Mississippi has its place in the history of civil rights, and Hattiesburg plays a role in that history that shouldn't be forgotten, local leaders say.
City and county leaders met Jan. 31 outside Forrest County Courthouse to unveil an updated 1964 Freedom Summer Trail self-guided driving and audio tour to remind residents and visitors of the places and events that helped the Hub City become what it is today.
"My daughter and I visited the Jackson (civil rights) museum, and she broke down, it was very emotional," said Forrest County Board of Supervisors President David Hogan.
He said his 23-year-old daughter never realized until she visited the museum how much had been sacrificed in the struggle for equality for minorities.
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"It made me realize we need to do a better job of educating our future generations of the struggles that happened right here," Hogan said. "(Hattiesburg) is ground zero for the struggles of minorities trying to get their right to vote."
Hogan referenced Hattiesburg civil rights activist Vernon Dahmer, who was killed in 1966 when his home was firebombed by white supremacists.
Dahmer worked to get blacks registered to vote, even paying their poll taxes when they could not afford it. His mantra was, "If you don't vote, you don't count."
The board of supervisors, with support from city officials and local businesses, commissioned a statue of Dahmer that will be installed later this year in front of the courthouse, where all residents can now register to vote.
The courthouse features two of the 16 stops on the Freedom Summer tour. The first marker acknowledges the place where blacks peacefully protested for their right to vote. The second marker, where Dahmer's statue will be placed, explains his role in civil rights history.
Hattiesburg was the largest Freedom Summer site in Mississippi with more than 90 volunteers from out of state, 3,000 local participants, and up to 675 Freedom School students, according to VisitHattiesburg.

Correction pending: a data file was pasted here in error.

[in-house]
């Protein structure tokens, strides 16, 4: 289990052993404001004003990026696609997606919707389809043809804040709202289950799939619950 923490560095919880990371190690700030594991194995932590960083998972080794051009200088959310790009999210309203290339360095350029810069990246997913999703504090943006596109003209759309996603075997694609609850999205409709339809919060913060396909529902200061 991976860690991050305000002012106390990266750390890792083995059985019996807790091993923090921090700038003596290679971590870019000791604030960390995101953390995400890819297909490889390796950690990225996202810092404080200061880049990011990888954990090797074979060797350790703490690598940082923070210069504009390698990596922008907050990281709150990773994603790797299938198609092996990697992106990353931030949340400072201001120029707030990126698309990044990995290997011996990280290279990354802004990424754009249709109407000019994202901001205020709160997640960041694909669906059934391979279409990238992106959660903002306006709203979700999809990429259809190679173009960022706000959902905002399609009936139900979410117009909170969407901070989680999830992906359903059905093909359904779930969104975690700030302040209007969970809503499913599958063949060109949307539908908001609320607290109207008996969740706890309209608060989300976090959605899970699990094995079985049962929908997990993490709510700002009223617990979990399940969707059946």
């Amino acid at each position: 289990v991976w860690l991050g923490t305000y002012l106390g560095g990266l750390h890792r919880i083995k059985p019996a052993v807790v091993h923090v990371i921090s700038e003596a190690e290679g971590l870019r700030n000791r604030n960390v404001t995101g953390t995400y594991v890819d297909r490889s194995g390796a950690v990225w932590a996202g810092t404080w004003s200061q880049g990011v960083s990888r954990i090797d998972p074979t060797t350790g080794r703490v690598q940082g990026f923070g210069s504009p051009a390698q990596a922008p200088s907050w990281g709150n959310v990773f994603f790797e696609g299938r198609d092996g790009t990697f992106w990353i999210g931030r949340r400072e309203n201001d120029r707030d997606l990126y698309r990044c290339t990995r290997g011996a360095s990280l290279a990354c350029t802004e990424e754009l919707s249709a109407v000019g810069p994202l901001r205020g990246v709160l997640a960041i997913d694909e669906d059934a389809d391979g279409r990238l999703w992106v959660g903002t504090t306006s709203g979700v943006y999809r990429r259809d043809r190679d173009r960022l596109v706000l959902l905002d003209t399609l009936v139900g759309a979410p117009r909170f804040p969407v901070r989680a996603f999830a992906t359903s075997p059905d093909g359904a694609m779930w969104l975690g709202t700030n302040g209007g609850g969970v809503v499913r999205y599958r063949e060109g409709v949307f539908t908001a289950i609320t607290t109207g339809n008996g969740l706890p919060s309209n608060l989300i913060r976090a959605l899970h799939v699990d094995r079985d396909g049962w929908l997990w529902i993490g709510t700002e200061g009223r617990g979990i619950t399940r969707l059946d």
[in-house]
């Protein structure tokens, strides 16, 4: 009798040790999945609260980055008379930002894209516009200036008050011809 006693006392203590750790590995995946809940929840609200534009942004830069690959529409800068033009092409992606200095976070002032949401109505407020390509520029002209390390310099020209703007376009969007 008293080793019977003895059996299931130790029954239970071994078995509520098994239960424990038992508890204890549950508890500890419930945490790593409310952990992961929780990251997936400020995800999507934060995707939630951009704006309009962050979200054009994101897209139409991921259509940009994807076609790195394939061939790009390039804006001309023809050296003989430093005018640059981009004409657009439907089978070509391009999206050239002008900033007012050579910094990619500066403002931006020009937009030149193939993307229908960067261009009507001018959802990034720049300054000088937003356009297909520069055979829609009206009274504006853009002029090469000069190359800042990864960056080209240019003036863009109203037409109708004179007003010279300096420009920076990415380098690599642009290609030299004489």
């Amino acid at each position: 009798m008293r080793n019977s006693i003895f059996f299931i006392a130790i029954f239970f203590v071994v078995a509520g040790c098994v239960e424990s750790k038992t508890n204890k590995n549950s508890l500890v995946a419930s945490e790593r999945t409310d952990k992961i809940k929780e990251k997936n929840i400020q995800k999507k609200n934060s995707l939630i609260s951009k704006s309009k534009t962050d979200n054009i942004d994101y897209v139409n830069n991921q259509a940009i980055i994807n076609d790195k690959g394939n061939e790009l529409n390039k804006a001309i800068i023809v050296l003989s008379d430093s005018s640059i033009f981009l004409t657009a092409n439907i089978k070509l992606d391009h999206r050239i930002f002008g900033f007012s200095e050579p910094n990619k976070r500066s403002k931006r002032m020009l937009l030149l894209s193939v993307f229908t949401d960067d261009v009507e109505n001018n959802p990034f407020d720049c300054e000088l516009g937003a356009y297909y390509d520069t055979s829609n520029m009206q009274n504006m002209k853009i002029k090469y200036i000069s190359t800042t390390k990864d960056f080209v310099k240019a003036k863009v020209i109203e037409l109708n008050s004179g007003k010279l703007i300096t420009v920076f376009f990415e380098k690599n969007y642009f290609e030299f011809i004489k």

Freedom Summer was a campaign launched in 1964 to get as many blacks as possible in Mississippi registered to vote. Volunteers came from across the country to help with the effort.
Hattiesburg became known as the Mecca of the Freedom School World as a result of the numerous Freedom Schools established here that summer, tourism officials said in a news release.
"Freedom Summer strengthened the civil rights movement, and we are honored to celebrate Hattiesburg's journey not only during Black History Month but year-round," said Hattiesburg Tourism Commission Chairman Frank James. "This inspiring tour provides a platform to share a significant part of Hattiesburg's story."
Each stop on the driving tour is a significant landmark from Freedom Summer and has an audio component found at HBURGFreedomTrail.org.
"In the past few years, we have seen growth in historical attractions, such as the new world-class Mississippi Civil Rights Museum in Jackson." said Marlo Dorsey, executive director of VisitHattiesburg. "Hattiesburg is certainly a cultural destination with several impressive historical assets and more in development.
"By promoting these attractions, such as the Freedom Summer Trail and African American Military History Museum, as a bundle, Hattiesburg's authentic story will continue to be told on both a state and national platform."
If you go
Download the 1964 Freedom Summer Trail brochure and map at HBURGFreedomTrail.org. Click on each stop to hear an audio history of description of the location and its history.
The brochure also is available at the Hattiesburg Visitors Center and area hotels and community centers.